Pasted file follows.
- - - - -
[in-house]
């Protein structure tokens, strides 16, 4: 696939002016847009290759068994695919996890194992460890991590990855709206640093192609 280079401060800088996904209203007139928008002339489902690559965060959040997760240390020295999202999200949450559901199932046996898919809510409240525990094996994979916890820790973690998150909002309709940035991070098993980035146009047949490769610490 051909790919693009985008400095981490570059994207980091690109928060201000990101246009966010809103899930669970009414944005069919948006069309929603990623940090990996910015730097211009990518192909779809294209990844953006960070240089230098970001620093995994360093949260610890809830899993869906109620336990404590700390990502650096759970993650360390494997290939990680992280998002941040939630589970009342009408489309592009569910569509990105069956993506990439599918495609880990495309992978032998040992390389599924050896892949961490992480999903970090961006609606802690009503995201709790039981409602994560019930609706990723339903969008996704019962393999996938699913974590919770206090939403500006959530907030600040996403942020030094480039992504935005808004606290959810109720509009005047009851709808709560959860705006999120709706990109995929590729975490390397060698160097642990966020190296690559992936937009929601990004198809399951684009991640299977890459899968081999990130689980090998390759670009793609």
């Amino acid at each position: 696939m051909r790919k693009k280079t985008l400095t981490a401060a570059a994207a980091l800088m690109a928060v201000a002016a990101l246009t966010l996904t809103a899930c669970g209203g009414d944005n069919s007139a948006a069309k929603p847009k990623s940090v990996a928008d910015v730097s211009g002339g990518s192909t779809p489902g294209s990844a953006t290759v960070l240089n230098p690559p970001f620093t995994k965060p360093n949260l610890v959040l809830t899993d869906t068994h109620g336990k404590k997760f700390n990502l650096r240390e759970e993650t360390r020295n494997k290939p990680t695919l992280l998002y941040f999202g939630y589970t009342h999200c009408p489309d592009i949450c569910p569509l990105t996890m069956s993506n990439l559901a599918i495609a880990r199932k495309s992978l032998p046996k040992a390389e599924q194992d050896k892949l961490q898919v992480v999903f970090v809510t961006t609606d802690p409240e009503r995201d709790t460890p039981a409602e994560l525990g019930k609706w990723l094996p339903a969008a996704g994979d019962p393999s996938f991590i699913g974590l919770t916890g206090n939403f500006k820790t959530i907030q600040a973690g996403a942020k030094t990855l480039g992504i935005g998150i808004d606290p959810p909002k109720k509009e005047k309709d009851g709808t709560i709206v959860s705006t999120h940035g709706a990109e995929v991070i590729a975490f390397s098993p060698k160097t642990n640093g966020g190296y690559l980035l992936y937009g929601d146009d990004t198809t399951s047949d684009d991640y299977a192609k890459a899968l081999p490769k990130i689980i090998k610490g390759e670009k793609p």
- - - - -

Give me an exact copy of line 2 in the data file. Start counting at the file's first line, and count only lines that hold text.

């Protein structure tokens, strides 16, 4: 696939002016847009290759068994695919996890194992460890991590990855709206640093192609 280079401060800088996904209203007139928008002339489902690559965060959040997760240390020295999202999200949450559901199932046996898919809510409240525990094996994979916890820790973690998150909002309709940035991070098993980035146009047949490769610490 051909790919693009985008400095981490570059994207980091690109928060201000990101246009966010809103899930669970009414944005069919948006069309929603990623940090990996910015730097211009990518192909779809294209990844953006960070240089230098970001620093995994360093949260610890809830899993869906109620336990404590700390990502650096759970993650360390494997290939990680992280998002941040939630589970009342009408489309592009569910569509990105069956993506990439599918495609880990495309992978032998040992390389599924050896892949961490992480999903970090961006609606802690009503995201709790039981409602994560019930609706990723339903969008996704019962393999996938699913974590919770206090939403500006959530907030600040996403942020030094480039992504935005808004606290959810109720509009005047009851709808709560959860705006999120709706990109995929590729975490390397060698160097642990966020190296690559992936937009929601990004198809399951684009991640299977890459899968081999990130689980090998390759670009793609």